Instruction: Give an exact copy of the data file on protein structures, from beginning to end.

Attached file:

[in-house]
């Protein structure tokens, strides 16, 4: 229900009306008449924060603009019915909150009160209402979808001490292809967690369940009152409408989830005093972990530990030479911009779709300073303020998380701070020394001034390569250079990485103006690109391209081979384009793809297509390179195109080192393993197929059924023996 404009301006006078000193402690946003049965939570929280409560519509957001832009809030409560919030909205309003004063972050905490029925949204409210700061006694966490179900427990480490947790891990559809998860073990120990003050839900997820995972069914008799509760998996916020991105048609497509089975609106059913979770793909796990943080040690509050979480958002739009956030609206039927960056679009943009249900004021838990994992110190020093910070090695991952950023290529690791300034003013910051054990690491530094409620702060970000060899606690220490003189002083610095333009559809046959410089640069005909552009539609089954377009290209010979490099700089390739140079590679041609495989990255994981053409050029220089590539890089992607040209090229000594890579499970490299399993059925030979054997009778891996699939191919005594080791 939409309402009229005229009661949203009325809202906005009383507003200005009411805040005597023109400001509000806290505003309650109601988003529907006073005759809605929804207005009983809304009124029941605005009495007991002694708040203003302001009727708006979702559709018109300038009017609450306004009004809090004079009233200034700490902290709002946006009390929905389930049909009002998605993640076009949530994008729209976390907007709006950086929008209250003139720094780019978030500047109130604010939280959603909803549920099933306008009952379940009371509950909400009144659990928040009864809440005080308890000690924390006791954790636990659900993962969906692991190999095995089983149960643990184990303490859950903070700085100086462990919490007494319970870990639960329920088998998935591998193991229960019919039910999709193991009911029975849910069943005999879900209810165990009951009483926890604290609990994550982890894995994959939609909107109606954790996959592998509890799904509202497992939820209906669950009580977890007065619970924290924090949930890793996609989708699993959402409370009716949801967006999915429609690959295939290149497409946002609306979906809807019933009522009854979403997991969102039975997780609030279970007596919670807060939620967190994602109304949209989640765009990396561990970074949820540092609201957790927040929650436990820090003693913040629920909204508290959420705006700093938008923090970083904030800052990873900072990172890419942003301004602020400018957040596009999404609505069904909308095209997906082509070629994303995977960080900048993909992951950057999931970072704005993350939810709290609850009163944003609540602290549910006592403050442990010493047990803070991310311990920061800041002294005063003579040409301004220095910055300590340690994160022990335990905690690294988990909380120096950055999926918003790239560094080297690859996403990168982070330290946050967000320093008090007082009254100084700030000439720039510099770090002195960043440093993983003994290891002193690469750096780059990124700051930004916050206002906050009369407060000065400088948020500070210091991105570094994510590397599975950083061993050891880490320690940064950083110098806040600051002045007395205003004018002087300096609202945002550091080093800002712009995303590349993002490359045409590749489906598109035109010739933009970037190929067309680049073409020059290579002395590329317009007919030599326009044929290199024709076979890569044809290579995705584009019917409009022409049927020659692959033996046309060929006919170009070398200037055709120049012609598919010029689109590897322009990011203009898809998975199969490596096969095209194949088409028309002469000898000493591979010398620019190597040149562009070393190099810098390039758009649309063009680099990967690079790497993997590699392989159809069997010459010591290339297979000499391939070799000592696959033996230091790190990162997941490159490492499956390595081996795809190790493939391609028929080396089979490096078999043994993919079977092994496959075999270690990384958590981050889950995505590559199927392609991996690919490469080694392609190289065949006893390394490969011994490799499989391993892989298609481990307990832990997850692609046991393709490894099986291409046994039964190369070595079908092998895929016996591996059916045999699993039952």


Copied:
[in-house]
């Protein structure tokens, strides 16, 4: 229900009306008449924060603009019915909150009160209402979808001490292809967690369940009152409408989830005093972990530990030479911009779709300073303020998380701070020394001034390569250079990485103006690109391209081979384009793809297509390179195109080192393993197929059924023996 404009301006006078000193402690946003049965939570929280409560519509957001832009809030409560919030909205309003004063972050905490029925949204409210700061006694966490179900427990480490947790891990559809998860073990120990003050839900997820995972069914008799509760998996916020991105048609497509089975609106059913979770793909796990943080040690509050979480958002739009956030609206039927960056679009943009249900004021838990994992110190020093910070090695991952950023290529690791300034003013910051054990690491530094409620702060970000060899606690220490003189002083610095333009559809046959410089640069005909552009539609089954377009290209010979490099700089390739140079590679041609495989990255994981053409050029220089590539890089992607040209090229000594890579499970490299399993059925030979054997009778891996699939191919005594080791 939409309402009229005229009661949203009325809202906005009383507003200005009411805040005597023109400001509000806290505003309650109601988003529907006073005759809605929804207005009983809304009124029941605005009495007991002694708040203003302001009727708006979702559709018109300038009017609450306004009004809090004079009233200034700490902290709002946006009390929905389930049909009002998605993640076009949530994008729209976390907007709006950086929008209250003139720094780019978030500047109130604010939280959603909803549920099933306008009952379940009371509950909400009144659990928040009864809440005080308890000690924390006791954790636990659900993962969906692991190999095995089983149960643990184990303490859950903070700085100086462990919490007494319970870990639960329920088998998935591998193991229960019919039910999709193991009911029975849910069943005999879900209810165990009951009483926890604290609990994550982890894995994959939609909107109606954790996959592998509890799904509202497992939820209906669950009580977890007065619970924290924090949930890793996609989708699993959402409370009716949801967006999915429609690959295939290149497409946002609306979906809807019933009522009854979403997991969102039975997780609030279970007596919670807060939620967190994602109304949209989640765009990396561990970074949820540092609201957790927040929650436990820090003693913040629920909204508290959420705006700093938008923090970083904030800052990873900072990172890419942003301004602020400018957040596009999404609505069904909308095209997906082509070629994303995977960080900048993909992951950057999931970072704005993350939810709290609850009163944003609540602290549910006592403050442990010493047990803070991310311990920061800041002294005063003579040409301004220095910055300590340690994160022990335990905690690294988990909380120096950055999926918003790239560094080297690859996403990168982070330290946050967000320093008090007082009254100084700030000439720039510099770090002195960043440093993983003994290891002193690469750096780059990124700051930004916050206002906050009369407060000065400088948020500070210091991105570094994510590397599975950083061993050891880490320690940064950083110098806040600051002045007395205003004018002087300096609202945002550091080093800002712009995303590349993002490359045409590749489906598109035109010739933009970037190929067309680049073409020059290579002395590329317009007919030599326009044929290199024709076979890569044809290579995705584009019917409009022409049927020659692959033996046309060929006919170009070398200037055709120049012609598919010029689109590897322009990011203009898809998975199969490596096969095209194949088409028309002469000898000493591979010398620019190597040149562009070393190099810098390039758009649309063009680099990967690079790497993997590699392989159809069997010459010591290339297979000499391939070799000592696959033996230091790190990162997941490159490492499956390595081996795809190790493939391609028929080396089979490096078999043994993919079977092994496959075999270690990384958590981050889950995505590559199927392609991996690919490469080694392609190289065949006893390394490969011994490799499989391993892989298609481990307990832990997850692609046991393709490894099986291409046994039964190369070595079908092998895929016996591996059916045999699993039952």